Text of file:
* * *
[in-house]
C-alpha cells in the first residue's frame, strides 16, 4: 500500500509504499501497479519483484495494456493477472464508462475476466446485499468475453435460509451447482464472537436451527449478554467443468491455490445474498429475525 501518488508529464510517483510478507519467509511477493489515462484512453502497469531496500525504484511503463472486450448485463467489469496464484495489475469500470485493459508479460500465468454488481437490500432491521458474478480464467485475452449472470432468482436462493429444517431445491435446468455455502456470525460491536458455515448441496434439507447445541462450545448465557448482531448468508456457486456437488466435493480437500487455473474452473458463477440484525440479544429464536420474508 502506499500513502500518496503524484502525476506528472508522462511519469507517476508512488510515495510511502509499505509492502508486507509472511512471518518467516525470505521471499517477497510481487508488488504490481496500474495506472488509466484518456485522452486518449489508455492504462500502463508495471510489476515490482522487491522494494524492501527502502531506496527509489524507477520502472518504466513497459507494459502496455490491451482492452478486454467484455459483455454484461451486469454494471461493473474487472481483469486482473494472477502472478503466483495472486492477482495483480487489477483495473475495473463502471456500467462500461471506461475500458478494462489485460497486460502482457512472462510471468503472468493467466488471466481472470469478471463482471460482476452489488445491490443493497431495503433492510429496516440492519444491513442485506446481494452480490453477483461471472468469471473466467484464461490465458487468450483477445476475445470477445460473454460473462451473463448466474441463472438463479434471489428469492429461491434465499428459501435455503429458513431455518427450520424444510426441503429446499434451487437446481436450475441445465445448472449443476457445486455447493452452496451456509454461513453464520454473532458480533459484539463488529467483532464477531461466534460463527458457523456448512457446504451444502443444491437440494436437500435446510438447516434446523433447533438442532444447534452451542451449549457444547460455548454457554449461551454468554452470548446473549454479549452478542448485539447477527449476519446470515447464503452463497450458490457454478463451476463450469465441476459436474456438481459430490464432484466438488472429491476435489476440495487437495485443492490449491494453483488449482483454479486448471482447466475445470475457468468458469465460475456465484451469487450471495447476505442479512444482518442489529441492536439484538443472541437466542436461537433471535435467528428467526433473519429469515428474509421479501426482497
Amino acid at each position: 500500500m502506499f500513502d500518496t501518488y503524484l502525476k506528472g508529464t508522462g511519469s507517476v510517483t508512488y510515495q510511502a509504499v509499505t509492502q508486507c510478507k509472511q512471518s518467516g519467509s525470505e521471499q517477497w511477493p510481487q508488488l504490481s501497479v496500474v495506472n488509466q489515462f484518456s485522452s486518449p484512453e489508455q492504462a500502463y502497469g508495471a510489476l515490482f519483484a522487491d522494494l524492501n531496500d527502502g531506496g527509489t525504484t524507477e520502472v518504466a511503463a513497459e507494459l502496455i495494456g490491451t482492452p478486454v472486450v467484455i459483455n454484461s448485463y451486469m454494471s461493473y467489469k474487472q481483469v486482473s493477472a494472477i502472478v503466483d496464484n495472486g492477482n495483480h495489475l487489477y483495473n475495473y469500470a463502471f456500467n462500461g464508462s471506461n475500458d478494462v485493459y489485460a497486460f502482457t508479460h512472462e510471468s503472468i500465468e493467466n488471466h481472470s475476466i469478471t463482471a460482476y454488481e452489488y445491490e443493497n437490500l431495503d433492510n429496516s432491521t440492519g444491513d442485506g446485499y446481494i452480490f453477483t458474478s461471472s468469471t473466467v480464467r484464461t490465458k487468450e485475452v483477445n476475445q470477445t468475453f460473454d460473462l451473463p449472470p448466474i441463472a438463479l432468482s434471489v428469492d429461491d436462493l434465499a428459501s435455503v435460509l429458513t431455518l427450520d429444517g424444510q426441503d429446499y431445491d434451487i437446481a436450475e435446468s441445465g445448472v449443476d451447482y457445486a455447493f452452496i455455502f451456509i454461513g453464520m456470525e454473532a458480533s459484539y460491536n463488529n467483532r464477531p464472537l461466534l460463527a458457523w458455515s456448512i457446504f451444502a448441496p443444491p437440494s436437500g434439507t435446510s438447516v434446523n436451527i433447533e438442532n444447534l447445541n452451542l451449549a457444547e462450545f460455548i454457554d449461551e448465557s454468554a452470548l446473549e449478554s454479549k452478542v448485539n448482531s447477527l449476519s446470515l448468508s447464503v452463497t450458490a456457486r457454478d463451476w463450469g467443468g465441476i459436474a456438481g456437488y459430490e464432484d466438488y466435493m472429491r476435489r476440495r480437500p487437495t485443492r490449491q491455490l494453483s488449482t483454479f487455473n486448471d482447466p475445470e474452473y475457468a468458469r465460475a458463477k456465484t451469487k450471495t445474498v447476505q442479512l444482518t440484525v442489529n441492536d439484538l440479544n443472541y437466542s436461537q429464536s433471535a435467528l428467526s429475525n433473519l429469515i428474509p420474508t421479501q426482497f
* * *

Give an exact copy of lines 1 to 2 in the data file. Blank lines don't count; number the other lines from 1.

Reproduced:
[in-house]
C-alpha cells in the first residue's frame, strides 16, 4: 500500500509504499501497479519483484495494456493477472464508462475476466446485499468475453435460509451447482464472537436451527449478554467443468491455490445474498429475525 501518488508529464510517483510478507519467509511477493489515462484512453502497469531496500525504484511503463472486450448485463467489469496464484495489475469500470485493459508479460500465468454488481437490500432491521458474478480464467485475452449472470432468482436462493429444517431445491435446468455455502456470525460491536458455515448441496434439507447445541462450545448465557448482531448468508456457486456437488466435493480437500487455473474452473458463477440484525440479544429464536420474508 502506499500513502500518496503524484502525476506528472508522462511519469507517476508512488510515495510511502509499505509492502508486507509472511512471518518467516525470505521471499517477497510481487508488488504490481496500474495506472488509466484518456485522452486518449489508455492504462500502463508495471510489476515490482522487491522494494524492501527502502531506496527509489524507477520502472518504466513497459507494459502496455490491451482492452478486454467484455459483455454484461451486469454494471461493473474487472481483469486482473494472477502472478503466483495472486492477482495483480487489477483495473475495473463502471456500467462500461471506461475500458478494462489485460497486460502482457512472462510471468503472468493467466488471466481472470469478471463482471460482476452489488445491490443493497431495503433492510429496516440492519444491513442485506446481494452480490453477483461471472468469471473466467484464461490465458487468450483477445476475445470477445460473454460473462451473463448466474441463472438463479434471489428469492429461491434465499428459501435455503429458513431455518427450520424444510426441503429446499434451487437446481436450475441445465445448472449443476457445486455447493452452496451456509454461513453464520454473532458480533459484539463488529467483532464477531461466534460463527458457523456448512457446504451444502443444491437440494436437500435446510438447516434446523433447533438442532444447534452451542451449549457444547460455548454457554449461551454468554452470548446473549454479549452478542448485539447477527449476519446470515447464503452463497450458490457454478463451476463450469465441476459436474456438481459430490464432484466438488472429491476435489476440495487437495485443492490449491494453483488449482483454479486448471482447466475445470475457468468458469465460475456465484451469487450471495447476505442479512444482518442489529441492536439484538443472541437466542436461537433471535435467528428467526433473519429469515428474509421479501426482497